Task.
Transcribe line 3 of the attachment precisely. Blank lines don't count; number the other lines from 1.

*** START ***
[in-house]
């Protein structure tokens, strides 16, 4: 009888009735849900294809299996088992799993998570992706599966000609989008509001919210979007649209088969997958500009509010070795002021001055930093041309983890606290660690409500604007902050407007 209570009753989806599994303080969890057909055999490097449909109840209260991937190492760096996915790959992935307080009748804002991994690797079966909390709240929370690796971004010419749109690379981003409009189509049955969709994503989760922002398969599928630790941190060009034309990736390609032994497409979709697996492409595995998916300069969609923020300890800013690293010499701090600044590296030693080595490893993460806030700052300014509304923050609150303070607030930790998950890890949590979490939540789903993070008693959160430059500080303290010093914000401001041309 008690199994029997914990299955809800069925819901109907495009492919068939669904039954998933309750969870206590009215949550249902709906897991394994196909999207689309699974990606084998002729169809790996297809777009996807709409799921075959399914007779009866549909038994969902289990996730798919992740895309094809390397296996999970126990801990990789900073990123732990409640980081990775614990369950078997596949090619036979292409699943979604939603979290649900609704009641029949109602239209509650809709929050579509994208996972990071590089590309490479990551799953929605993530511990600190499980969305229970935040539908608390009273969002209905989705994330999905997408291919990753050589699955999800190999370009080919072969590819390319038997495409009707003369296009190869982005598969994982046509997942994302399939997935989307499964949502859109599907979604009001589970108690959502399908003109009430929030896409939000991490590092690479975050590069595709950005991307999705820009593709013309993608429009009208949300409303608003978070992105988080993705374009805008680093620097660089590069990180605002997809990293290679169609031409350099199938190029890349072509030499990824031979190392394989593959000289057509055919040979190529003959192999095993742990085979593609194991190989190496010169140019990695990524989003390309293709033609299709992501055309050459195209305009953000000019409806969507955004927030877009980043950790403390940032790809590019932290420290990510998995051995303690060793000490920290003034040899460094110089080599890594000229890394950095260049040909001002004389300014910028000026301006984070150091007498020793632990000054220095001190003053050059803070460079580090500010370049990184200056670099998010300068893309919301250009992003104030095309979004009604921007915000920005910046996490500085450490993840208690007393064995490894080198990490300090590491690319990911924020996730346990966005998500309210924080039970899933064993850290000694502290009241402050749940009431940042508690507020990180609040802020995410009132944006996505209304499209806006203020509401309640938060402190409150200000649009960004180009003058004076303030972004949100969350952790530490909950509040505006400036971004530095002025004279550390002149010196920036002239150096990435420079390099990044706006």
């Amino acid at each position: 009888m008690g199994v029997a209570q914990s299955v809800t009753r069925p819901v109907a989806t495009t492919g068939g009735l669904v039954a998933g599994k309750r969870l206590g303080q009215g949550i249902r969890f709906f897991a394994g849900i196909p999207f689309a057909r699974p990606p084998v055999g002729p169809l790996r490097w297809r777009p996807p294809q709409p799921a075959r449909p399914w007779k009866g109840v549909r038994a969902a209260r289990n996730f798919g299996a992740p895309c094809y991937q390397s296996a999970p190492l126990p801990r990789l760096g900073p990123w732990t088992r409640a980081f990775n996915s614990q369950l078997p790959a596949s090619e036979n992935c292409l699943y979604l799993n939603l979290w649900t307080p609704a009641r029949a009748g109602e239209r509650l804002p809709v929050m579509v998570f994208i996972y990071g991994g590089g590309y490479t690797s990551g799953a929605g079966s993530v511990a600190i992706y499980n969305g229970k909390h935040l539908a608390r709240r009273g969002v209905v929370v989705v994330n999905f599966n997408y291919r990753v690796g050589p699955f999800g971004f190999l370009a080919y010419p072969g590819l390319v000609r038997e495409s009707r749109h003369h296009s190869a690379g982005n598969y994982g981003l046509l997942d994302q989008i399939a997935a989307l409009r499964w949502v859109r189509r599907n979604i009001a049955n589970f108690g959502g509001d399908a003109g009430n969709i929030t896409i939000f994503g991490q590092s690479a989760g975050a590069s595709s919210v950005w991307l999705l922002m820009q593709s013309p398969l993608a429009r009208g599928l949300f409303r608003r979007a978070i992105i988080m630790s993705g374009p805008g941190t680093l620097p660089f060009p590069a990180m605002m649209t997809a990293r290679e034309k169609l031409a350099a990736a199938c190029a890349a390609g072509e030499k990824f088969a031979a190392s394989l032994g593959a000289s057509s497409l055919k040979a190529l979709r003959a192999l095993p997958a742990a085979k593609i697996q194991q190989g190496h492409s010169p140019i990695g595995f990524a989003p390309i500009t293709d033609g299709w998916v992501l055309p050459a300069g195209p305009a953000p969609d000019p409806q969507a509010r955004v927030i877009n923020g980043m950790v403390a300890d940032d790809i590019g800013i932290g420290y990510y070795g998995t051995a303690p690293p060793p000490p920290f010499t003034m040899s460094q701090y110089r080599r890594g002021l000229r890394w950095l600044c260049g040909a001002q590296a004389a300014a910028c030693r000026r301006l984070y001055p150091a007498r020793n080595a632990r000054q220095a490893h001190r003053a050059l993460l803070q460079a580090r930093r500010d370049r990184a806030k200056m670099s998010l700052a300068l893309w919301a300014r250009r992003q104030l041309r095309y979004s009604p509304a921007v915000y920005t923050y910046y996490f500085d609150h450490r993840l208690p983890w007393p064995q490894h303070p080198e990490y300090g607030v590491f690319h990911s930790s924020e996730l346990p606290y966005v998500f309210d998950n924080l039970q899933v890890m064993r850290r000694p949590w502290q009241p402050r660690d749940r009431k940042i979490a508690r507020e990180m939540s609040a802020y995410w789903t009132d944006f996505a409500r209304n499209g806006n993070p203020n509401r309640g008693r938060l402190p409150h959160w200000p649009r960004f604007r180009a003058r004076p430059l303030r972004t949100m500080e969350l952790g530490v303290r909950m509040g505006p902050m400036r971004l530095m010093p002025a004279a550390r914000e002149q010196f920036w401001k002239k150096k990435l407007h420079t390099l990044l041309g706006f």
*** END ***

């Amino acid at each position: 009888m008690g199994v029997a209570q914990s299955v809800t009753r069925p819901v109907a989806t495009t492919g068939g009735l669904v039954a998933g599994k309750r969870l206590g303080q009215g949550i249902r969890f709906f897991a394994g849900i196909p999207f689309a057909r699974p990606p084998v055999g002729p169809l790996r490097w297809r777009p996807p294809q709409p799921a075959r449909p399914w007779k009866g109840v549909r038994a969902a209260r289990n996730f798919g299996a992740p895309c094809y991937q390397s296996a999970p190492l126990p801990r990789l760096g900073p990123w732990t088992r409640a980081f990775n996915s614990q369950l078997p790959a596949s090619e036979n992935c292409l699943y979604l799993n939603l979290w649900t307080p609704a009641r029949a009748g109602e239209r509650l804002p809709v929050m579509v998570f994208i996972y990071g991994g590089g590309y490479t690797s990551g799953a929605g079966s993530v511990a600190i992706y499980n969305g229970k909390h935040l539908a608390r709240r009273g969002v209905v929370v989705v994330n999905f599966n997408y291919r990753v690796g050589p699955f999800g971004f190999l370009a080919y010419p072969g590819l390319v000609r038997e495409s009707r749109h003369h296009s190869a690379g982005n598969y994982g981003l046509l997942d994302q989008i399939a997935a989307l409009r499964w949502v859109r189509r599907n979604i009001a049955n589970f108690g959502g509001d399908a003109g009430n969709i929030t896409i939000f994503g991490q590092s690479a989760g975050a590069s595709s919210v950005w991307l999705l922002m820009q593709s013309p398969l993608a429009r009208g599928l949300f409303r608003r979007a978070i992105i988080m630790s993705g374009p805008g941190t680093l620097p660089f060009p590069a990180m605002m649209t997809a990293r290679e034309k169609l031409a350099a990736a199938c190029a890349a390609g072509e030499k990824f088969a031979a190392s394989l032994g593959a000289s057509s497409l055919k040979a190529l979709r003959a192999l095993p997958a742990a085979k593609i697996q194991q190989g190496h492409s010169p140019i990695g595995f990524a989003p390309i500009t293709d033609g299709w998916v992501l055309p050459a300069g195209p305009a953000p969609d000019p409806q969507a509010r955004v927030i877009n923020g980043m950790v403390a300890d940032d790809i590019g800013i932290g420290y990510y070795g998995t051995a303690p690293p060793p000490p920290f010499t003034m040899s460094q701090y110089r080599r890594g002021l000229r890394w950095l600044c260049g040909a001002q590296a004389a300014a910028c030693r000026r301006l984070y001055p150091a007498r020793n080595a632990r000054q220095a490893h001190r003053a050059l993460l803070q460079a580090r930093r500010d370049r990184a806030k200056m670099s998010l700052a300068l893309w919301a300014r250009r992003q104030l041309r095309y979004s009604p509304a921007v915000y920005t923050y910046y996490f500085d609150h450490r993840l208690p983890w007393p064995q490894h303070p080198e990490y300090g607030v590491f690319h990911s930790s924020e996730l346990p606290y966005v998500f309210d998950n924080l039970q899933v890890m064993r850290r000694p949590w502290q009241p402050r660690d749940r009431k940042i979490a508690r507020e990180m939540s609040a802020y995410w789903t009132d944006f996505a409500r209304n499209g806006n993070p203020n509401r309640g008693r938060l402190p409150h959160w200000p649009r960004f604007r180009a003058r004076p430059l303030r972004t949100m500080e969350l952790g530490v303290r909950m509040g505006p902050m400036r971004l530095m010093p002025a004279a550390r914000e002149q010196f920036w401001k002239k150096k990435l407007h420079t390099l990044l041309g706006f």